Marybec Griffin, PhD, MPH, MA (she/her/hers)
Marybec Griffin, Ph.D., M.P.H., M.A., is an assistant professor in the Department of Health Behavior, Society, and Policy at the Rutgers School of Public Health.
Prior to joining Rutgers University, she worked at the New York City Department of Health and Mental Hygiene in the areas of human immunodeficiency virus/acquired immunodeficiency syndrome (HIV/AIDS) policy and program design as well as helping to evaluate the quality of sexual health services and contraceptive coverage. Her doctoral research focused on the healthcare access for young adult gay men and was funded by a grant from the New York State Department of Health.
Dr. Griffin received her doctoral degree in Social and Behavioral Health Sciences from New York University, where she studied under the mentorship of Perry N. Halkitis. In addition, she is a trained doula and a certified sexologist. Her research focuses on healthcare access among LGBTQ+ young adults, sexual health education, the impact of media (music and film) on identity and behavior, and menstrual health. She is the co-creator of Dr. Period Hackers, a menstrual health research and education collective.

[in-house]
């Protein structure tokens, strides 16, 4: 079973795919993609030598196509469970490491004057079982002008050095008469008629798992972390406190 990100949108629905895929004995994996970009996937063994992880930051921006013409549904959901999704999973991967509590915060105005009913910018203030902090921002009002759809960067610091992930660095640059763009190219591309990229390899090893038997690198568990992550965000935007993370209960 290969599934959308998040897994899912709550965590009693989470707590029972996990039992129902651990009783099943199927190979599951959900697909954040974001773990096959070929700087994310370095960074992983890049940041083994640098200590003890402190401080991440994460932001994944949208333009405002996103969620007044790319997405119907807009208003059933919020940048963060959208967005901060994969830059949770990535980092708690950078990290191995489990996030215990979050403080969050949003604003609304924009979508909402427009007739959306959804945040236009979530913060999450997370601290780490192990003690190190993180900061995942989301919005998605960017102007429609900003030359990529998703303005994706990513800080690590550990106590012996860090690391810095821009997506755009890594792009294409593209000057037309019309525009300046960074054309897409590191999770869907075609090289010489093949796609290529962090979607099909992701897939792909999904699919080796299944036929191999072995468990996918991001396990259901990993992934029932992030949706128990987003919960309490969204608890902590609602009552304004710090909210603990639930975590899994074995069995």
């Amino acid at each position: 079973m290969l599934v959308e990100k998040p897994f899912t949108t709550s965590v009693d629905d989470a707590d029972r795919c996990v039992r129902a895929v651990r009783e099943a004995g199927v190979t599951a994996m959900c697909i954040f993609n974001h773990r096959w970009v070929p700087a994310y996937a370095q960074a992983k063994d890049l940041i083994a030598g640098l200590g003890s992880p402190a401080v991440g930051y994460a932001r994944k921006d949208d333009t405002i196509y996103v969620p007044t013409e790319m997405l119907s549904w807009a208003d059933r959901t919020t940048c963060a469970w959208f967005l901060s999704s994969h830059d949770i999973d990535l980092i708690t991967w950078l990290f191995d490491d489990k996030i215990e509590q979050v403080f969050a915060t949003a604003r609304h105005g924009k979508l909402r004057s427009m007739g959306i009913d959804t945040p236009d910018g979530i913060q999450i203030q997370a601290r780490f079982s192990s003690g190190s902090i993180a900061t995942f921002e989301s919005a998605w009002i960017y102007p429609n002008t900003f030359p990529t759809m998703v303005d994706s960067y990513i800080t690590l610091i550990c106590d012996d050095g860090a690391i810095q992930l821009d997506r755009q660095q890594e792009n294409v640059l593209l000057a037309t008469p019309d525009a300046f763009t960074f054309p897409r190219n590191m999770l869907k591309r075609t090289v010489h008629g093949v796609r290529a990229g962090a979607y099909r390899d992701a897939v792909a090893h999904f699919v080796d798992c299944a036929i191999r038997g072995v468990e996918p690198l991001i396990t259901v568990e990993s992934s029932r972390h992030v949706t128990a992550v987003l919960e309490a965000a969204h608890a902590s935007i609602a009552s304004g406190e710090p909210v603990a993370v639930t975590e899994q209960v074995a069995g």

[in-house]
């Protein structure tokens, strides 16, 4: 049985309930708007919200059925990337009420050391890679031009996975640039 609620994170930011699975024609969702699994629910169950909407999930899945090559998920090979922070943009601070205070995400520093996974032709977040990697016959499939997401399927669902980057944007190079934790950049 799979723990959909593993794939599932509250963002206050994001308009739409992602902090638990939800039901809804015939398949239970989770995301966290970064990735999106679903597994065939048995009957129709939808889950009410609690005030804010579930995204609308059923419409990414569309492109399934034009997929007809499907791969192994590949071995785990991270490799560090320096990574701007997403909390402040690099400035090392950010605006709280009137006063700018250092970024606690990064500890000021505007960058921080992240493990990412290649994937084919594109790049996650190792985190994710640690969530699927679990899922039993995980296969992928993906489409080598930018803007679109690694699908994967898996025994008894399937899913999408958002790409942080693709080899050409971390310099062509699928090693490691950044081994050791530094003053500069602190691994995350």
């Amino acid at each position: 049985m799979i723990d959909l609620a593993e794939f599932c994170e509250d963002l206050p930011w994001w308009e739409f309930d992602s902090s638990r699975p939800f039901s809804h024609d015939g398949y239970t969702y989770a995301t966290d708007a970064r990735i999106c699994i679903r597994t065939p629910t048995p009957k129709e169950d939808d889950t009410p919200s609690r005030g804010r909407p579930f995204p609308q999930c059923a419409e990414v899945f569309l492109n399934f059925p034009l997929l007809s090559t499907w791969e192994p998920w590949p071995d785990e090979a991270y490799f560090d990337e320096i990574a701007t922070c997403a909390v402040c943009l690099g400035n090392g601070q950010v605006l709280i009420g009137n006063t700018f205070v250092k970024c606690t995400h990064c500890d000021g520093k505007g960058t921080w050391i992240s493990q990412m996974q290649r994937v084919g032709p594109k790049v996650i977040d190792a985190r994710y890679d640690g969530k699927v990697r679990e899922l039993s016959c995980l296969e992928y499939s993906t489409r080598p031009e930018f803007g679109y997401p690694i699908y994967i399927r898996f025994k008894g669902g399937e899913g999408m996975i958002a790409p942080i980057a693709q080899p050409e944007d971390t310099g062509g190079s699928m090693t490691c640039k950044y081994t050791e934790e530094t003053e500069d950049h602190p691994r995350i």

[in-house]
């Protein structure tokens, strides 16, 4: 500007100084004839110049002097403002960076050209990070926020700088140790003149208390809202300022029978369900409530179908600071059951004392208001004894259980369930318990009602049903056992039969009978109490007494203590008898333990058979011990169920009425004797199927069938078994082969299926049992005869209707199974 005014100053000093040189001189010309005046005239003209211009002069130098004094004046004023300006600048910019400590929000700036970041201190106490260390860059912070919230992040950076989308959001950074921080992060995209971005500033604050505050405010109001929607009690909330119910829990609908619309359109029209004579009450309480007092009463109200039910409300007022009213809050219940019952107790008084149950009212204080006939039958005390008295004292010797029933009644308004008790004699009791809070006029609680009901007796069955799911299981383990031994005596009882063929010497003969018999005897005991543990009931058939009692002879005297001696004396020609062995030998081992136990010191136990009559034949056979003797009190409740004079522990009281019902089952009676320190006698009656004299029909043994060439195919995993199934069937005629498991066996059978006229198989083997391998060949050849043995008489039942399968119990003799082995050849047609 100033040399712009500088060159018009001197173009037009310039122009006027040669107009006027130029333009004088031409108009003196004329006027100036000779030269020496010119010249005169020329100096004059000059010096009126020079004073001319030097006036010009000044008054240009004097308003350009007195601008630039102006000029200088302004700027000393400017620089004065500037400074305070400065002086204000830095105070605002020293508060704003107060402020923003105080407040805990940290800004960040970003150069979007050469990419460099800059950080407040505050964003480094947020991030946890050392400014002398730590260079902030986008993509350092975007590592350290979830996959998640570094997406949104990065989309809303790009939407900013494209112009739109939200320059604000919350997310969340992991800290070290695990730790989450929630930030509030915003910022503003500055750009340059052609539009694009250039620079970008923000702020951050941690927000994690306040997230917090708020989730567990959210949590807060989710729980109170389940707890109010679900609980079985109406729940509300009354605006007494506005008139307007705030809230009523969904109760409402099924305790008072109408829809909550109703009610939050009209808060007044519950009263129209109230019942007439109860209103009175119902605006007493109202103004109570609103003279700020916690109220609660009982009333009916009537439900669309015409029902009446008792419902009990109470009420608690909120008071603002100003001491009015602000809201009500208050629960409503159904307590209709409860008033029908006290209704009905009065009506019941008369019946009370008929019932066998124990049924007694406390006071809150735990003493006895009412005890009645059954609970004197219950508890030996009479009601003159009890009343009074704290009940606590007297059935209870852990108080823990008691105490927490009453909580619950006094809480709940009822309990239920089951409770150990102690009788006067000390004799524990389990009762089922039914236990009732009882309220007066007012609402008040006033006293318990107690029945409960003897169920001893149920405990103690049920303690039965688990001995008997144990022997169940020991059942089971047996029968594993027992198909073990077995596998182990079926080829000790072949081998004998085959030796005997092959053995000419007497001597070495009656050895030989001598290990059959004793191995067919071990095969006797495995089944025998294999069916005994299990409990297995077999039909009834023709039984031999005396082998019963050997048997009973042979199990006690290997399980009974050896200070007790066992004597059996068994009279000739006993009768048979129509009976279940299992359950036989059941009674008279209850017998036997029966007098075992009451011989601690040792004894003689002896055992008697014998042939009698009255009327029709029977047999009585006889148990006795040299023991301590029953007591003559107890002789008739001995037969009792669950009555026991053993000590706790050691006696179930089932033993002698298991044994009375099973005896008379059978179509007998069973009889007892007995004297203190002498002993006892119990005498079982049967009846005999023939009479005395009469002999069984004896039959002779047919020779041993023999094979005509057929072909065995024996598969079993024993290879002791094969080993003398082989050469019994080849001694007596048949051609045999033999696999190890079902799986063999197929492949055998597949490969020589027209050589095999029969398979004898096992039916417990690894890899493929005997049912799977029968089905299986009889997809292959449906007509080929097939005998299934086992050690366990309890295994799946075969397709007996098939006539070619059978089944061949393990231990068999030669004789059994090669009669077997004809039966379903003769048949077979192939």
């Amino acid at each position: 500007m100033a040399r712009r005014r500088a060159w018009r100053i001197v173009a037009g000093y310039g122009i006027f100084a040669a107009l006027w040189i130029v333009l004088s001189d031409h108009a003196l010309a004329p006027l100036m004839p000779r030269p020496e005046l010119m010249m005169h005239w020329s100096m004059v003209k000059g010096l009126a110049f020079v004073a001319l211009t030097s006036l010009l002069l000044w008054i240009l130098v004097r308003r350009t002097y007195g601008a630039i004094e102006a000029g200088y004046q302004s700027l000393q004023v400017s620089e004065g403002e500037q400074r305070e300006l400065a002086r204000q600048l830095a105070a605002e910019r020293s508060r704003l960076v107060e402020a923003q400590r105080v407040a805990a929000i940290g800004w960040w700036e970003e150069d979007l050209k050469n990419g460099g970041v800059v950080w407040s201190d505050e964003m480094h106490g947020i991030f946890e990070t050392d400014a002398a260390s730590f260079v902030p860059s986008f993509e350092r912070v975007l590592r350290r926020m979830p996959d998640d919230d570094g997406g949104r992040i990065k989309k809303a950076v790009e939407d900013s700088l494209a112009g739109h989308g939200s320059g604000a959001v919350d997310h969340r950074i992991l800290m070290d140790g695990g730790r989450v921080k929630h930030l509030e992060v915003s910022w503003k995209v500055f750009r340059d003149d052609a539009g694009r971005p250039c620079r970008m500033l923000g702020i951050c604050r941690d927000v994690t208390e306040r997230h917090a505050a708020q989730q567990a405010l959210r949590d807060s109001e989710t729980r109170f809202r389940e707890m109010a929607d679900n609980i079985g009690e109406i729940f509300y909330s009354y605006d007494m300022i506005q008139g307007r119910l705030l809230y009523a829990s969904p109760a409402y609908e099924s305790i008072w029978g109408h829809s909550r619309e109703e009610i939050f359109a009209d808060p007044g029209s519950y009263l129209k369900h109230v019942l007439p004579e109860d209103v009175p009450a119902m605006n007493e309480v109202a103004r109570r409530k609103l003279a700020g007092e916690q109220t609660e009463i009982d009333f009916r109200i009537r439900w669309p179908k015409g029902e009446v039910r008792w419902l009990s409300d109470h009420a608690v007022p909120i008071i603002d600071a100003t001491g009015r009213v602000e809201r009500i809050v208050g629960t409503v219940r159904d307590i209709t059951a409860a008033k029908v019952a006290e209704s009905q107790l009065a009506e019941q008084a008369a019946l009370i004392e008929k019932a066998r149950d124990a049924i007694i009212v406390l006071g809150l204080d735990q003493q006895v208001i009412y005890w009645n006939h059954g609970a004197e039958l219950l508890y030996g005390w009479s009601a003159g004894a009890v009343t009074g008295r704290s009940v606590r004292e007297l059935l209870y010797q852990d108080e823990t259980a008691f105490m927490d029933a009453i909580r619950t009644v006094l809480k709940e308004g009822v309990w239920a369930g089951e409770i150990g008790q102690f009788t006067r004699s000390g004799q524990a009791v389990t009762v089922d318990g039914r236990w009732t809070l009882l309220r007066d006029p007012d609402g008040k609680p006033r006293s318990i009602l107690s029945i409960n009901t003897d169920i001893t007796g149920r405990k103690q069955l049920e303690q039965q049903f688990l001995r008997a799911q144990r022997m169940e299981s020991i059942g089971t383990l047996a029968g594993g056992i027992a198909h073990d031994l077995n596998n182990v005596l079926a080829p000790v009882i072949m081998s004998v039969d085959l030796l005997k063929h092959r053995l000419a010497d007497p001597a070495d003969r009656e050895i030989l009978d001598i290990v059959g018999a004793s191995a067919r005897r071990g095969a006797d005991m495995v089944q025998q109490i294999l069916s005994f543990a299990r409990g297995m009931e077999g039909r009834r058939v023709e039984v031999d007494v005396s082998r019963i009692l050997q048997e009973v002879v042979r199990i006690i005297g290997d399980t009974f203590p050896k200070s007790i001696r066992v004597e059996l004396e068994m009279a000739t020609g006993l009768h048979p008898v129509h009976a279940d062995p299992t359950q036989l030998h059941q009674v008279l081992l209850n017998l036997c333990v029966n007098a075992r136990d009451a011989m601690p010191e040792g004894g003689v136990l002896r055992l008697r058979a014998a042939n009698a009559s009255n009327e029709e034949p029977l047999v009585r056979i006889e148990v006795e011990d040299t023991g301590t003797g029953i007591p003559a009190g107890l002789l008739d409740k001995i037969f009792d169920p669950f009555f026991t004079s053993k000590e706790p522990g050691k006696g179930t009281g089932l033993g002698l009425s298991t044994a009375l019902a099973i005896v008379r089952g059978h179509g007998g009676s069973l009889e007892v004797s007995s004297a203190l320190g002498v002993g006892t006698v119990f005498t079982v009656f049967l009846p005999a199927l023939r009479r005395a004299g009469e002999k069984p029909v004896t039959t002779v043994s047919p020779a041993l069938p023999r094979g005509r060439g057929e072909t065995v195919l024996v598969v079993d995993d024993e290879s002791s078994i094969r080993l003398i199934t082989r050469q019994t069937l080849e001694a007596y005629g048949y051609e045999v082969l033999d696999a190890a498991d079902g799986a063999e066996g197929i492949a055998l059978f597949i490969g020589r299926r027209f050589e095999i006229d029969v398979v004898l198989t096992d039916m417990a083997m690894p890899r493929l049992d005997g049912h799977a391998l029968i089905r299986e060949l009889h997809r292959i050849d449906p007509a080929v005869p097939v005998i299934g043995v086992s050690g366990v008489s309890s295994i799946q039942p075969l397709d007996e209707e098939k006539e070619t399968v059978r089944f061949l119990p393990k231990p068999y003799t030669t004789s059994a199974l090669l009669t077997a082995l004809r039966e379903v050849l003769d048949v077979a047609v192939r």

Dr. Griffin has an interdisciplinary program of research that broadly focuses on socio-cultural and political aspects that affect the decision to access healthcare. Her doctoral research was funded by a grant from the New York State Department of Health. This research used a mixed methods (qualitative and quantitative) design; she interviewed 40 young adult gay men (YAGM) between September - October 2015 and surveyed 800 YAGM between November 2015 - June 2016 to investigate trends related to healthcare access. This study conceptualizes healthcare access from the perspective of engagement with the healthcare system, access to care, and satisfaction with services.
These issues are considered through the lens of both syndemics theory and the Andersen Model of Healthcare Access to understand the bio-psycho-social perspective of the individual within the context of society. This research indicates that YAGM separate sexual healthcare from primary care due to myriad factors including: prior experiences of discrimination in a healthcare setting and media conditioning on the prioritization of sexual health services in the aftermath of the HIV/AIDS epidemic. YAGM’s primary healthcare access lags behind their access to sexual health services due to entrenched provider homophobia, experiences of discrimination in healthcare settings, and the perception of sexual healthcare as the paramount concern during the developmental period of young adulthood.